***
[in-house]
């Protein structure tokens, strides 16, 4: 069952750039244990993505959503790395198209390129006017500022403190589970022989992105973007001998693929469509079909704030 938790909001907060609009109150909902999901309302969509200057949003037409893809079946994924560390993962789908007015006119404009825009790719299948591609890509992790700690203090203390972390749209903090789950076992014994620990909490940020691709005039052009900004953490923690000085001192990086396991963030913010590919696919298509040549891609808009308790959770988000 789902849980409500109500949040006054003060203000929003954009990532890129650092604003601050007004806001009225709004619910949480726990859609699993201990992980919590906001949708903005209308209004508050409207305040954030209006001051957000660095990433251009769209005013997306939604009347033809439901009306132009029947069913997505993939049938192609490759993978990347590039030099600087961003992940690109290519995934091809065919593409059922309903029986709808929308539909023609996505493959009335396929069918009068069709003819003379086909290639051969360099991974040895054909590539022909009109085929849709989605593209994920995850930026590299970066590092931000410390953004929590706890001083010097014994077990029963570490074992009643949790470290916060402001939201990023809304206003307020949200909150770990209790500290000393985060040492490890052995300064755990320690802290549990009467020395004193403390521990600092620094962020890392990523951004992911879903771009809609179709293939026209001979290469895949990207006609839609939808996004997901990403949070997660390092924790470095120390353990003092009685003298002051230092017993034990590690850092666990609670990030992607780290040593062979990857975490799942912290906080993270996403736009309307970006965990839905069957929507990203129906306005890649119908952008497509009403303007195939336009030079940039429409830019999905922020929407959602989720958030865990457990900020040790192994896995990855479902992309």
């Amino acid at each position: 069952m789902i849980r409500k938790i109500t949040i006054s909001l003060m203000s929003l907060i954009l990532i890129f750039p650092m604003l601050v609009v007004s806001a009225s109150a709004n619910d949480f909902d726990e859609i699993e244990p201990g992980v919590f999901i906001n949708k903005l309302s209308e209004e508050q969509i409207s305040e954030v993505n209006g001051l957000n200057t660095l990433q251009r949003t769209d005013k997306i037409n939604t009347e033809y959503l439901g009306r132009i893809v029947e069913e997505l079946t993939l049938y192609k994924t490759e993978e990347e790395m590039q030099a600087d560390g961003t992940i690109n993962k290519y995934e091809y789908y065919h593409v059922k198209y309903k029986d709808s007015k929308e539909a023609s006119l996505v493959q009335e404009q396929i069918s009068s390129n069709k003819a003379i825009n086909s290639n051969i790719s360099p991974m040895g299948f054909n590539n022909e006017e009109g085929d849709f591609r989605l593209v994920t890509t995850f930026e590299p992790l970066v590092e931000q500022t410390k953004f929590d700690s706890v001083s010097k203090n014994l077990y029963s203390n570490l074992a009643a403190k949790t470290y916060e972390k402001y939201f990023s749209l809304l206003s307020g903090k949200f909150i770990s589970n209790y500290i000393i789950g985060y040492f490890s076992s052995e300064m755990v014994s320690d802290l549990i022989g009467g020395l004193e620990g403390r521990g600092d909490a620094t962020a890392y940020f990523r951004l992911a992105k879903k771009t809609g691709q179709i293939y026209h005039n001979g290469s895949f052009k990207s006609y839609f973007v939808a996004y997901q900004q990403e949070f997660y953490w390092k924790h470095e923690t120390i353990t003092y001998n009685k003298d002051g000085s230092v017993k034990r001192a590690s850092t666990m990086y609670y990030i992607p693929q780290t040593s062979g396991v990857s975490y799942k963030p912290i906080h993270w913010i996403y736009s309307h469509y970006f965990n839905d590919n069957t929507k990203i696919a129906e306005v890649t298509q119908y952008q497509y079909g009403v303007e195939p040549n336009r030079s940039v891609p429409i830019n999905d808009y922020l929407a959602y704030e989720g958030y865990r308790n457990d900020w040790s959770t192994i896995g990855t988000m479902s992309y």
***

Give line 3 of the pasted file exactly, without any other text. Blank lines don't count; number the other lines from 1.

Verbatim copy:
């Amino acid at each position: 069952m789902i849980r409500k938790i109500t949040i006054s909001l003060m203000s929003l907060i954009l990532i890129f750039p650092m604003l601050v609009v007004s806001a009225s109150a709004n619910d949480f909902d726990e859609i699993e244990p201990g992980v919590f999901i906001n949708k903005l309302s209308e209004e508050q969509i409207s305040e954030v993505n209006g001051l957000n200057t660095l990433q251009r949003t769209d005013k997306i037409n939604t009347e033809y959503l439901g009306r132009i893809v029947e069913e997505l079946t993939l049938y192609k994924t490759e993978e990347e790395m590039q030099a600087d560390g961003t992940i690109n993962k290519y995934e091809y789908y065919h593409v059922k198209y309903k029986d709808s007015k929308e539909a023609s006119l996505v493959q009335e404009q396929i069918s009068s390129n069709k003819a003379i825009n086909s290639n051969i790719s360099p991974m040895g299948f054909n590539n022909e006017e009109g085929d849709f591609r989605l593209v994920t890509t995850f930026e590299p992790l970066v590092e931000q500022t410390k953004f929590d700690s706890v001083s010097k203090n014994l077990y029963s203390n570490l074992a009643a403190k949790t470290y916060e972390k402001y939201f990023s749209l809304l206003s307020g903090k949200f909150i770990s589970n209790y500290i000393i789950g985060y040492f490890s076992s052995e300064m755990v014994s320690d802290l549990i022989g009467g020395l004193e620990g403390r521990g600092d909490a620094t962020a890392y940020f990523r951004l992911a992105k879903k771009t809609g691709q179709i293939y026209h005039n001979g290469s895949f052009k990207s006609y839609f973007v939808a996004y997901q900004q990403e949070f997660y953490w390092k924790h470095e923690t120390i353990t003092y001998n009685k003298d002051g000085s230092v017993k034990r001192a590690s850092t666990m990086y609670y990030i992607p693929q780290t040593s062979g396991v990857s975490y799942k963030p912290i906080h993270w913010i996403y736009s309307h469509y970006f965990n839905d590919n069957t929507k990203i696919a129906e306005v890649t298509q119908y952008q497509y079909g009403v303007e195939p040549n336009r030079s940039v891609p429409i830019n999905d808009y922020l929407a959602y704030e989720g958030y865990r308790n457990d900020w040790s959770t192994i896995g990855t988000m479902s992309y």